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Geographically Distributed Teams in Engineering Design: Best Practices and Issues in Cases of International Teams Working from Different Continents

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2017 ASEE Annual Conference & Exposition


Columbus, Ohio

Publication Date

June 24, 2017

Start Date

June 24, 2017

End Date

June 28, 2017

Conference Session

Entrepreneurship & Engineering Innovation Division Poster Session

Tagged Division

Entrepreneurship & Engineering Innovation

Tagged Topic


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Paper Authors


Constanza Miranda Pontificia Universidad Catholica de Chile Orcid 16x16

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Constanza Miranda holds a PhD in design with a focus in anthropology from North Carolina State University. While being a Fulbright grantee, Constanza worked as a visiting researcher at the Center for Design Research, Mechanical Engineering Department, at Stanford. Today she is an assistant professor at P.Universidad Católica de Chile's Engineering School. There, she directs the DILAB: the engineering design initiative. Apart from developing the educational program in engineering design and innovation (Major IDI), the DILAB partners with forward thinking organizations to assess real life ill-defined issues. Past personal experiences involve work in industry and for consultancies such as Procorp Santiago, Cooper San Francisco and Continuum Milan. On the other hand Constanza is an entrepreneur in medical devices where she is continuously working in the detection of opportunities for innovation and development of new technologies. Her research work is focused mainly in the area of bio design, engineering-design education and design anthropology methods.

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David Leal Martinez Aalto University

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David holds a BSc in Electronic Systems Engineering from Tec de Monterrey (2004) a MSc in Space Science and Technology from Helsinki University of Technology and University of Luleå (2009) and is working towards his PhD in Automation, Systems and Control Engineering in Aalto University (planned for 2017). His areas of expertise comprise electronic prototyping, space technology and distributed robotics. His main role in Aalto University lies at Aalto Design factory, where he manages the electronic prototyping facilities that support mostly courses in new product development that usually are ran in partnership with companies such as Audi, Airbus, Kone, Nokia, Sako, Vaisala among others. He also created the Challenge Breakers Course, a course targeted to take the students out of the books and into applying their core competences and the scientific methods to put urban legends to the test and understand all sorts of phenomena.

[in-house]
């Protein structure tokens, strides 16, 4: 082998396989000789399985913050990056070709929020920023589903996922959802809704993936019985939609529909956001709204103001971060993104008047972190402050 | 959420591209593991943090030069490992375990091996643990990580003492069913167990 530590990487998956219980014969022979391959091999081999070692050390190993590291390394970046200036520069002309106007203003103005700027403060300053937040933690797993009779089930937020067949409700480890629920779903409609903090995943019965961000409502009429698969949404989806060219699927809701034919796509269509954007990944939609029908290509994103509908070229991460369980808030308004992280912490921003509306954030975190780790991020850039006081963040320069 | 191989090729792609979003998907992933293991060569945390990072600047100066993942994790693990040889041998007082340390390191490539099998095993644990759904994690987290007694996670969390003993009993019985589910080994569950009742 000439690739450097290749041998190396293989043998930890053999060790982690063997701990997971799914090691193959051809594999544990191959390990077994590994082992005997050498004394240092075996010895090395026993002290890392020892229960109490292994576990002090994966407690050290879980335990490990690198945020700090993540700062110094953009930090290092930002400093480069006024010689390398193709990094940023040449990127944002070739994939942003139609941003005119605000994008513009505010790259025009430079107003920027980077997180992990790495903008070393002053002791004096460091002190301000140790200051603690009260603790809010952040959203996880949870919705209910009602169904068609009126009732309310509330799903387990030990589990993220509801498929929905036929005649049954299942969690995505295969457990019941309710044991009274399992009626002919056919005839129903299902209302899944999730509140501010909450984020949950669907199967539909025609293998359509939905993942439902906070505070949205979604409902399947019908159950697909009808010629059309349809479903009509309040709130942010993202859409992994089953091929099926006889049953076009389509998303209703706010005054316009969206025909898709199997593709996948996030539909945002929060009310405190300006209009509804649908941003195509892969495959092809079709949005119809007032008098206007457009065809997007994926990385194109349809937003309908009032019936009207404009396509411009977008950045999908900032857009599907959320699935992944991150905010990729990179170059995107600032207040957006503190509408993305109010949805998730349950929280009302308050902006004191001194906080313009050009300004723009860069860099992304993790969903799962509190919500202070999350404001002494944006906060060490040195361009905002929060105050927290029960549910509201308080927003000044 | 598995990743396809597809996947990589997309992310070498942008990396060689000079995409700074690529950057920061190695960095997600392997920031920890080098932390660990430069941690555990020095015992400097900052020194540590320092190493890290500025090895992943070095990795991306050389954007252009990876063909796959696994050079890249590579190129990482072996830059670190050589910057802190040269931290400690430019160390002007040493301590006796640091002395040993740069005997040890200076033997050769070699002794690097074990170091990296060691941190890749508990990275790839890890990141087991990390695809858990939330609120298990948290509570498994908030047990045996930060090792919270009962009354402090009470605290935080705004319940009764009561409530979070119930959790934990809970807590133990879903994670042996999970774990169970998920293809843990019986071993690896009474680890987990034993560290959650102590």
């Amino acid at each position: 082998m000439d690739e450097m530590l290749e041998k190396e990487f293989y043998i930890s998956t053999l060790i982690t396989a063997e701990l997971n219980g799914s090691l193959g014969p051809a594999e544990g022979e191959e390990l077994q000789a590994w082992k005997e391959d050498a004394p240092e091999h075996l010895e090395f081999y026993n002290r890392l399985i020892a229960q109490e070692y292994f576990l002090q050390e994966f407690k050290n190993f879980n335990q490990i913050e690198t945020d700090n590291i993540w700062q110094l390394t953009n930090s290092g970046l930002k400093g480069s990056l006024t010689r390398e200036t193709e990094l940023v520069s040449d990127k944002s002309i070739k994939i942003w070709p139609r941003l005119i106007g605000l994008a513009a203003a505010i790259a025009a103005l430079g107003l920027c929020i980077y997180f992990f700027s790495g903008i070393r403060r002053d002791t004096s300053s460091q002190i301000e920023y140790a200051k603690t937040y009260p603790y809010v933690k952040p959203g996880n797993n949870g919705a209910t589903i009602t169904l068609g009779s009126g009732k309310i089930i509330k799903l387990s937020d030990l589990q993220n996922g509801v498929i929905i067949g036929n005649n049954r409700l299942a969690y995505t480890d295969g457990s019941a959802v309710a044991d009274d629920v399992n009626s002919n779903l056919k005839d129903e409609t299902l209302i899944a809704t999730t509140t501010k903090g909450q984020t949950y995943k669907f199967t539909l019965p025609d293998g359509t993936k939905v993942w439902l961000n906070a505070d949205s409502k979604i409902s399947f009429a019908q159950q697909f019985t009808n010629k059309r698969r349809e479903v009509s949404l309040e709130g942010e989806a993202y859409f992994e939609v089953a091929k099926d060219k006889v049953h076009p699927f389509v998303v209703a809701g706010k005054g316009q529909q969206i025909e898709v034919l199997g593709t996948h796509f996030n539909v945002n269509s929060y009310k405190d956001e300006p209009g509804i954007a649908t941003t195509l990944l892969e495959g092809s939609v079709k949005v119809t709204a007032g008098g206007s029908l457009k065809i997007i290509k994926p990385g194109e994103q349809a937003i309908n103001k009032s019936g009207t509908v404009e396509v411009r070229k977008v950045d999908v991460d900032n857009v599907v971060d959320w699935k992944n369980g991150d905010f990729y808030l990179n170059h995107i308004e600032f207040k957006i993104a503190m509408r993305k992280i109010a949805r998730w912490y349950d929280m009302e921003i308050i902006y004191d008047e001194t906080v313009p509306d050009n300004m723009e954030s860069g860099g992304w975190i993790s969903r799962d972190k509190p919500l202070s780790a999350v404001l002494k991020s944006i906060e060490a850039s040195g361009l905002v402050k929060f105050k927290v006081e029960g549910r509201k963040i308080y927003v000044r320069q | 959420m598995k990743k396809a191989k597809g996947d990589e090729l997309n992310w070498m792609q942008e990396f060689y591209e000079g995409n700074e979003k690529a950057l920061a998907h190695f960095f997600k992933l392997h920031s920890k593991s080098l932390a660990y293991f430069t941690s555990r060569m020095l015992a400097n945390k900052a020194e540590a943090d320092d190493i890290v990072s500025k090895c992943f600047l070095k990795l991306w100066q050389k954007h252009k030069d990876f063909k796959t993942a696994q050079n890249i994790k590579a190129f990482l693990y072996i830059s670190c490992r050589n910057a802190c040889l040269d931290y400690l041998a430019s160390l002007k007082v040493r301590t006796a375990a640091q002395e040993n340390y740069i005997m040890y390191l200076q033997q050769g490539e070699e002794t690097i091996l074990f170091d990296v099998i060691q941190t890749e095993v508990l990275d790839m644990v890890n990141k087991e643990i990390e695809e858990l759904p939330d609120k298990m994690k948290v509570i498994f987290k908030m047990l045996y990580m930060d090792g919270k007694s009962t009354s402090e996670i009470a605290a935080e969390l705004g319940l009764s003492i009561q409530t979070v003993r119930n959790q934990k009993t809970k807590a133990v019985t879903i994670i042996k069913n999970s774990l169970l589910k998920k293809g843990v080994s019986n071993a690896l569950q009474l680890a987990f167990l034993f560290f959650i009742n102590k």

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Maurice Forget Aalto University Orcid 16x16

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It is not rare to have engineering design teams in companies, working from different parts of the world on a shared project. This new addition to the working context has been triggered by advances in communication technologies and the knowledge economy. This begs the question, are today’s engineering students prepared to enter the workforce in this new international teaming environment? Most of the research that reports on geographically distributed teams or virtual teams is performed under industrial contexts. Thus, research is limited with regards to collaborative or distributed teams in educational environments (Dym et al. 2015). This is what motivates our study.

This paper investigates the challenges and benefits of partnering students located in different hemispheres under a problem-based, innovation driven, engineering design course. For this, we build on a previous experiences of teaming up students from Chile and the United States, as well as students from Finland and Mexico. In this second endeavor, we grouped 7 students from Finland and Chile to fulfill a semester long course. The students met physically during two specific periods of the semester and then worked remotely throughout the span of the project. Students followed the same curriculum and deliverables. Qualitative data analysis was performed on semi-structured interviews (taken at different points of the semester), blogs and other forms of self-reported data. The outcomes are presented as a case study.

The contributions of this paper are threefold. First, and aligned with the interest of accreditation institutions such as ABET, it provides insight on how to instill the ability to work within global teams to ensure that graduates will have the skills to enter the profession successfully. Secondly, we identify strategies to orchestrate the work of cross-cultural teams. These can be taken by any educator and can be translated to its own engineering teaching practice. Finally, we examine the potential pitfalls in cross-cultural teams. We assert that, as in the field of medicine, it is critical to discuss the issues and complications so that the intervention can contribute to the educational experience. Future work may involve the study of more cases with engagement of the community at ASEE.

Miranda, C., & Leal Martinez, D., & Forget, M. (2017, June), Geographically Distributed Teams in Engineering Design: Best Practices and Issues in Cases of International Teams Working from Different Continents Paper presented at 2017 ASEE Annual Conference & Exposition, Columbus, Ohio. 10.18260/1-2--28403

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